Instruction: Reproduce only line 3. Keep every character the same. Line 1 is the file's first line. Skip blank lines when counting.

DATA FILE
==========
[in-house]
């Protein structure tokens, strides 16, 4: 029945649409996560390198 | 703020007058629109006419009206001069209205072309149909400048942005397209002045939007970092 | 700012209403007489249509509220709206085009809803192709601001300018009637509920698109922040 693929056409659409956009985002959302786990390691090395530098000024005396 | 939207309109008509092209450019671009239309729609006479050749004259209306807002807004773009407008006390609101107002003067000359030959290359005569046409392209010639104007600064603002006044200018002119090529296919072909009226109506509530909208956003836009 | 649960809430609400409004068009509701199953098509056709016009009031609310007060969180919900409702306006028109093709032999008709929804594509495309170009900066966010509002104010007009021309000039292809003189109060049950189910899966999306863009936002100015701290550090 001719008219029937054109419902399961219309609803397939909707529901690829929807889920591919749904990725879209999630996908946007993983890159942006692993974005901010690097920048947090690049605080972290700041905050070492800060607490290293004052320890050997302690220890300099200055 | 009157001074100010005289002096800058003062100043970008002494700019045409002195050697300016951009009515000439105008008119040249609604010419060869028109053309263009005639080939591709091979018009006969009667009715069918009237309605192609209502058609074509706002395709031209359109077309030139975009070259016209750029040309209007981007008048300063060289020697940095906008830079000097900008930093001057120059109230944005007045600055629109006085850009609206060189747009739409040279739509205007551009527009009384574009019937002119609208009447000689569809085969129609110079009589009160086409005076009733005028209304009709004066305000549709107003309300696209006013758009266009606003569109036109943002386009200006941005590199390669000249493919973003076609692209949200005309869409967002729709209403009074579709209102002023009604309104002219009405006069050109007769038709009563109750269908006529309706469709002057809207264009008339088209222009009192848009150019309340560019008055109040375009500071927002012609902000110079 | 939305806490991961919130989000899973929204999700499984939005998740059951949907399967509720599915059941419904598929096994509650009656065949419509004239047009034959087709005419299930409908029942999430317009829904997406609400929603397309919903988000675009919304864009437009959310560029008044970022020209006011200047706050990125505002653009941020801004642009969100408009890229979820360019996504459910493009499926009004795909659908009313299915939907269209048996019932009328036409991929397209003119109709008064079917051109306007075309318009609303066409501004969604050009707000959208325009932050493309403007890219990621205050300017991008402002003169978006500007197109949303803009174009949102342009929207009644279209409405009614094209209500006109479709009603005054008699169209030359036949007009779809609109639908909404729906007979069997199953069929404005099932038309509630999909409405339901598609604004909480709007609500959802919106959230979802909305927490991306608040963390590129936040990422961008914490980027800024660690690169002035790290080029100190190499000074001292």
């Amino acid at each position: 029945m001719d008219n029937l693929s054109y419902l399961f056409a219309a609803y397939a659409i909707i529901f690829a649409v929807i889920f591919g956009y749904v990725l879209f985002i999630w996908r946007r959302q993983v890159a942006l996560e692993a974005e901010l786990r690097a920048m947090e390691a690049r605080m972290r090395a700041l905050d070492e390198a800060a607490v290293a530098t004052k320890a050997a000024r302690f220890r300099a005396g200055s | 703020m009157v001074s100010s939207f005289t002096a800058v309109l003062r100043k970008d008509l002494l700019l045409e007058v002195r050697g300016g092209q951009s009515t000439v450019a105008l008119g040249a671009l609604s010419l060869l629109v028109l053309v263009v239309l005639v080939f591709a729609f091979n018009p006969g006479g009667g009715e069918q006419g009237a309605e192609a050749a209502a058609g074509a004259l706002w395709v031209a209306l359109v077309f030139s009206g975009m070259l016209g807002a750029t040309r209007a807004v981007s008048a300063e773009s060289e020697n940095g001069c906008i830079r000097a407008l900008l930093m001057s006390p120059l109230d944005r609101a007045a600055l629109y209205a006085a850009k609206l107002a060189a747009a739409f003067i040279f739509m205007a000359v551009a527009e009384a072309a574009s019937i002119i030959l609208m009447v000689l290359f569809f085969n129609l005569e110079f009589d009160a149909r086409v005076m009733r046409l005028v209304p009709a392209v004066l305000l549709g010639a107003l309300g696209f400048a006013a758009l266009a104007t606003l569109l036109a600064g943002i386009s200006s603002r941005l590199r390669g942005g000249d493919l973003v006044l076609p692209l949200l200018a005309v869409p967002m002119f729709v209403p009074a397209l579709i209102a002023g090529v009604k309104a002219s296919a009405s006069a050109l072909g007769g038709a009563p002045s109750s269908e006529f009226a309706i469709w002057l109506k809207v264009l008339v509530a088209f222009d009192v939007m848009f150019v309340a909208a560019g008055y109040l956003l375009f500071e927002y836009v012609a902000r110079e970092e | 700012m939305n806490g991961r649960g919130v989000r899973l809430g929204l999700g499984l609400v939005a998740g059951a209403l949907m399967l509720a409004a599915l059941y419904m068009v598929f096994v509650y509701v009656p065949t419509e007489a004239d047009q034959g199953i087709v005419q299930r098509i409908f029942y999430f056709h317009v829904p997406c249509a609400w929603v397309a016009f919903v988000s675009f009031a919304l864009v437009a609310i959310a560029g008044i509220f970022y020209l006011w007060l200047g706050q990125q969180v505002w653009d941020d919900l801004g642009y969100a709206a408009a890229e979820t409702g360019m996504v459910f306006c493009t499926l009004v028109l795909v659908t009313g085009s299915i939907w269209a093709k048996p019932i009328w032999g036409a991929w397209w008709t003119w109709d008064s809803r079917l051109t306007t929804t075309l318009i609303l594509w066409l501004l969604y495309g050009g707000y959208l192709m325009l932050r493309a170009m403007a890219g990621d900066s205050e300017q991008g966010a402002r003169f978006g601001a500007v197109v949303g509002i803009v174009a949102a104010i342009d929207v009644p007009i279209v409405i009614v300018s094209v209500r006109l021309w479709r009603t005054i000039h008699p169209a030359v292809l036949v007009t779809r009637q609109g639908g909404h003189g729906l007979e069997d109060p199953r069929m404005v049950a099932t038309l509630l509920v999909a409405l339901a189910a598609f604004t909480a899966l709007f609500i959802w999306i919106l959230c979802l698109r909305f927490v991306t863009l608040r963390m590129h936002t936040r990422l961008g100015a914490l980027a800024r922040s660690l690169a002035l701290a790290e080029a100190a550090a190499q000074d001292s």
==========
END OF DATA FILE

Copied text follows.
């Amino acid at each position: 029945m001719d008219n029937l693929s054109y419902l399961f056409a219309a609803y397939a659409i909707i529901f690829a649409v929807i889920f591919g956009y749904v990725l879209f985002i999630w996908r946007r959302q993983v890159a942006l996560e692993a974005e901010l786990r690097a920048m947090e390691a690049r605080m972290r090395a700041l905050d070492e390198a800060a607490v290293a530098t004052k320890a050997a000024r302690f220890r300099a005396g200055s | 703020m009157v001074s100010s939207f005289t002096a800058v309109l003062r100043k970008d008509l002494l700019l045409e007058v002195r050697g300016g092209q951009s009515t000439v450019a105008l008119g040249a671009l609604s010419l060869l629109v028109l053309v263009v239309l005639v080939f591709a729609f091979n018009p006969g006479g009667g009715e069918q006419g009237a309605e192609a050749a209502a058609g074509a004259l706002w395709v031209a209306l359109v077309f030139s009206g975009m070259l016209g807002a750029t040309r209007a807004v981007s008048a300063e773009s060289e020697n940095g001069c906008i830079r000097a407008l900008l930093m001057s006390p120059l109230d944005r609101a007045a600055l629109y209205a006085a850009k609206l107002a060189a747009a739409f003067i040279f739509m205007a000359v551009a527009e009384a072309a574009s019937i002119i030959l609208m009447v000689l290359f569809f085969n129609l005569e110079f009589d009160a149909r086409v005076m009733r046409l005028v209304p009709a392209v004066l305000l549709g010639a107003l309300g696209f400048a006013a758009l266009a104007t606003l569109l036109a600064g943002i386009s200006s603002r941005l590199r390669g942005g000249d493919l973003v006044l076609p692209l949200l200018a005309v869409p967002m002119f729709v209403p009074a397209l579709i209102a002023g090529v009604k309104a002219s296919a009405s006069a050109l072909g007769g038709a009563p002045s109750s269908e006529f009226a309706i469709w002057l109506k809207v264009l008339v509530a088209f222009d009192v939007m848009f150019v309340a909208a560019g008055y109040l956003l375009f500071e927002y836009v012609a902000r110079e970092e | 700012m939305n806490g991961r649960g919130v989000r899973l809430g929204l999700g499984l609400v939005a998740g059951a209403l949907m399967l509720a409004a599915l059941y419904m068009v598929f096994v509650y509701v009656p065949t419509e007489a004239d047009q034959g199953i087709v005419q299930r098509i409908f029942y999430f056709h317009v829904p997406c249509a609400w929603v397309a016009f919903v988000s675009f009031a919304l864009v437009a609310i959310a560029g008044i509220f970022y020209l006011w007060l200047g706050q990125q969180v505002w653009d941020d919900l801004g642009y969100a709206a408009a890229e979820t409702g360019m996504v459910f306006c493009t499926l009004v028109l795909v659908t009313g085009s299915i939907w269209a093709k048996p019932i009328w032999g036409a991929w397209w008709t003119w109709d008064s809803r079917l051109t306007t929804t075309l318009i609303l594509w066409l501004l969604y495309g050009g707000y959208l192709m325009l932050r493309a170009m403007a890219g990621d900066s205050e300017q991008g966010a402002r003169f978006g601001a500007v197109v949303g509002i803009v174009a949102a104010i342009d929207v009644p007009i279209v409405i009614v300018s094209v209500r006109l021309w479709r009603t005054i000039h008699p169209a030359v292809l036949v007009t779809r009637q609109g639908g909404h003189g729906l007979e069997d109060p199953r069929m404005v049950a099932t038309l509630l509920v999909a409405l339901a189910a598609f604004t909480a899966l709007f609500i959802w999306i919106l959230c979802l698109r909305f927490v991306t863009l608040r963390m590129h936002t936040r990422l961008g100015a914490l980027a800024r922040s660690l690169a002035l701290a790290e080029a100190a550090a190499q000074d001292s």